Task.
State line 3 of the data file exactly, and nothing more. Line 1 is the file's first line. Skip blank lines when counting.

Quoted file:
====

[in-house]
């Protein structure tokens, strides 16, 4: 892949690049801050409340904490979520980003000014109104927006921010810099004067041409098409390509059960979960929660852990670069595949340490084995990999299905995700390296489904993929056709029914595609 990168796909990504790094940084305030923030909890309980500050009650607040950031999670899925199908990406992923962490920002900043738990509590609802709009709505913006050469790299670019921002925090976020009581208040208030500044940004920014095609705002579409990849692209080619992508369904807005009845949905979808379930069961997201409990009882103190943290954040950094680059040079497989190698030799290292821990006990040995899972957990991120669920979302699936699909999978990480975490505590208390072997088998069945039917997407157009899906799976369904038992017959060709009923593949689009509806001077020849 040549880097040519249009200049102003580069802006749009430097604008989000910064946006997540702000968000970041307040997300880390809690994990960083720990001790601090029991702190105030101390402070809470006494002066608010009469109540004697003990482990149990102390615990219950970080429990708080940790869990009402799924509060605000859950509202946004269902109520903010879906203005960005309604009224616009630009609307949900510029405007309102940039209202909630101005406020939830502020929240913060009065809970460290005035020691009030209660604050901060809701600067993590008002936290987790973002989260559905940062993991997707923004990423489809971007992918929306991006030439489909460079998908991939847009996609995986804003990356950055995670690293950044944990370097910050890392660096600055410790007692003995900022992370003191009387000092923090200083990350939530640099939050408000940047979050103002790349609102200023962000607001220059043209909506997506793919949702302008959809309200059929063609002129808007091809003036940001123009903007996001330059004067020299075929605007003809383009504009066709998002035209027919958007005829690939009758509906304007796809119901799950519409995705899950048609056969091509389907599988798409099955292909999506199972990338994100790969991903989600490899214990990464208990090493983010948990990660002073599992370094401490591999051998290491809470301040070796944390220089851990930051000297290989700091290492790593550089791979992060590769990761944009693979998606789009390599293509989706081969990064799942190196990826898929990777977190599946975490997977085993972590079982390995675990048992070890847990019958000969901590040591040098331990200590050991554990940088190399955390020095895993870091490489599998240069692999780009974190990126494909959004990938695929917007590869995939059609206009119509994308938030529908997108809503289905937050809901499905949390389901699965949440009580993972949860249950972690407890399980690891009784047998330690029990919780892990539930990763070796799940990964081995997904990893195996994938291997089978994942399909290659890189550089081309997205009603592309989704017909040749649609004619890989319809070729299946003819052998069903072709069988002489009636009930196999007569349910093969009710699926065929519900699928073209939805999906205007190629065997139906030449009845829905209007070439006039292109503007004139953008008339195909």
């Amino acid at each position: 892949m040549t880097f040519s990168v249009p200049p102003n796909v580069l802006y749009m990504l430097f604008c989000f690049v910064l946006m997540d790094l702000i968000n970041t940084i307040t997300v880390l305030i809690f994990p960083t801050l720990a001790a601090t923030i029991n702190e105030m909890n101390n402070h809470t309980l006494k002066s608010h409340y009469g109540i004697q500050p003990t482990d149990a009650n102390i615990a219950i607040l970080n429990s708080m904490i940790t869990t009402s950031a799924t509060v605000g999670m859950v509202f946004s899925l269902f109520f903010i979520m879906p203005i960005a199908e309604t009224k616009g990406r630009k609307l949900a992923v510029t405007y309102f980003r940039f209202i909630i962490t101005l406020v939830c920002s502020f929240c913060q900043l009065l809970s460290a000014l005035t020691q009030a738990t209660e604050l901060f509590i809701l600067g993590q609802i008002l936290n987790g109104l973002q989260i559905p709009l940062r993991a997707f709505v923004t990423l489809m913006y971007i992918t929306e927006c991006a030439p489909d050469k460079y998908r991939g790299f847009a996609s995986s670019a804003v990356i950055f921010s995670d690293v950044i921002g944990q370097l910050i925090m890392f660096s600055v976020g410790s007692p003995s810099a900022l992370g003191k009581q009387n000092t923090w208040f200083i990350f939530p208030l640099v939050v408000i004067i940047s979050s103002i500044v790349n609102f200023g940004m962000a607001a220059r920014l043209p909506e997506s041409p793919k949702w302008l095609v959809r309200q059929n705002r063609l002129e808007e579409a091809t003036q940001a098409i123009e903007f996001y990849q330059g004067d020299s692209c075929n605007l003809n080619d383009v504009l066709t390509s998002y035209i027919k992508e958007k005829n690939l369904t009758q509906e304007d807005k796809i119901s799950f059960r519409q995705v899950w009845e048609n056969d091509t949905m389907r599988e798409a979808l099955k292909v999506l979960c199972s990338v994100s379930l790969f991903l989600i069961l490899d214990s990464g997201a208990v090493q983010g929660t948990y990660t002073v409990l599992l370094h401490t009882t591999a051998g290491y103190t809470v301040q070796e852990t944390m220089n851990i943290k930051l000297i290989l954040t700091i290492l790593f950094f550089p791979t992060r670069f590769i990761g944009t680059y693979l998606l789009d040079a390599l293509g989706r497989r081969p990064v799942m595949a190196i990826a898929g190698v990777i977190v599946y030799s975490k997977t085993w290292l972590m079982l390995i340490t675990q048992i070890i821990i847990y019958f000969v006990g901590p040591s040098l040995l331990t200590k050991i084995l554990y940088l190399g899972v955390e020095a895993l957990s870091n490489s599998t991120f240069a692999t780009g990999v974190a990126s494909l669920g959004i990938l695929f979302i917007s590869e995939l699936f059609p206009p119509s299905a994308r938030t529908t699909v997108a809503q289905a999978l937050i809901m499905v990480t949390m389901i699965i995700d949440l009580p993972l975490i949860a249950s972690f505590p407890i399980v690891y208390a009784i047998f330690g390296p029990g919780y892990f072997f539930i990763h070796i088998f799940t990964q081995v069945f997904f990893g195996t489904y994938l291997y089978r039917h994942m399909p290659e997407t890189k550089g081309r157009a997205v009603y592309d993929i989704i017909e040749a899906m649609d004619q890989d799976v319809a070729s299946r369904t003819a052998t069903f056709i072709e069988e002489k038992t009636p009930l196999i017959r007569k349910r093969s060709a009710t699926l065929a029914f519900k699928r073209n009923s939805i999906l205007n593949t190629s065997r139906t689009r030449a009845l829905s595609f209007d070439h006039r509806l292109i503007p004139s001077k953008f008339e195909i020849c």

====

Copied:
């Amino acid at each position: 892949m040549t880097f040519s990168v249009p200049p102003n796909v580069l802006y749009m990504l430097f604008c989000f690049v910064l946006m997540d790094l702000i968000n970041t940084i307040t997300v880390l305030i809690f994990p960083t801050l720990a001790a601090t923030i029991n702190e105030m909890n101390n402070h809470t309980l006494k002066s608010h409340y009469g109540i004697q500050p003990t482990d149990a009650n102390i615990a219950i607040l970080n429990s708080m904490i940790t869990t009402s950031a799924t509060v605000g999670m859950v509202f946004s899925l269902f109520f903010i979520m879906p203005i960005a199908e309604t009224k616009g990406r630009k609307l949900a992923v510029t405007y309102f980003r940039f209202i909630i962490t101005l406020v939830c920002s502020f929240c913060q900043l009065l809970s460290a000014l005035t020691q009030a738990t209660e604050l901060f509590i809701l600067g993590q609802i008002l936290n987790g109104l973002q989260i559905p709009l940062r993991a997707f709505v923004t990423l489809m913006y971007i992918t929306e927006c991006a030439p489909d050469k460079y998908r991939g790299f847009a996609s995986s670019a804003v990356i950055f921010s995670d690293v950044i921002g944990q370097l910050i925090m890392f660096s600055v976020g410790s007692p003995s810099a900022l992370g003191k009581q009387n000092t923090w208040f200083i990350f939530p208030l640099v939050v408000i004067i940047s979050s103002i500044v790349n609102f200023g940004m962000a607001a220059r920014l043209p909506e997506s041409p793919k949702w302008l095609v959809r309200q059929n705002r063609l002129e808007e579409a091809t003036q940001a098409i123009e903007f996001y990849q330059g004067d020299s692209c075929n605007l003809n080619d383009v504009l066709t390509s998002y035209i027919k992508e958007k005829n690939l369904t009758q509906e304007d807005k796809i119901s799950f059960r519409q995705v899950w009845e048609n056969d091509t949905m389907r599988e798409a979808l099955k292909v999506l979960c199972s990338v994100s379930l790969f991903l989600i069961l490899d214990s990464g997201a208990v090493q983010g929660t948990y990660t002073v409990l599992l370094h401490t009882t591999a051998g290491y103190t809470v301040q070796e852990t944390m220089n851990i943290k930051l000297i290989l954040t700091i290492l790593f950094f550089p791979t992060r670069f590769i990761g944009t680059y693979l998606l789009d040079a390599l293509g989706r497989r081969p990064v799942m595949a190196i990826a898929g190698v990777i977190v599946y030799s975490k997977t085993w290292l972590m079982l390995i340490t675990q048992i070890i821990i847990y019958f000969v006990g901590p040591s040098l040995l331990t200590k050991i084995l554990y940088l190399g899972v955390e020095a895993l957990s870091n490489s599998t991120f240069a692999t780009g990999v974190a990126s494909l669920g959004i990938l695929f979302i917007s590869e995939l699936f059609p206009p119509s299905a994308r938030t529908t699909v997108a809503q289905a999978l937050i809901m499905v990480t949390m389901i699965i995700d949440l009580p993972l975490i949860a249950s972690f505590p407890i399980v690891y208390a009784i047998f330690g390296p029990g919780y892990f072997f539930i990763h070796i088998f799940t990964q081995v069945f997904f990893g195996t489904y994938l291997y089978r039917h994942m399909p290659e997407t890189k550089g081309r157009a997205v009603y592309d993929i989704i017909e040749a899906m649609d004619q890989d799976v319809a070729s299946r369904t003819a052998t069903f056709i072709e069988e002489k038992t009636p009930l196999i017959r007569k349910r093969s060709a009710t699926l065929a029914f519900k699928r073209n009923s939805i999906l205007n593949t190629s065997r139906t689009r030449a009845l829905s595609f209007d070439h006039r509806l292109i503007p004139s001077k953008f008339e195909i020849c």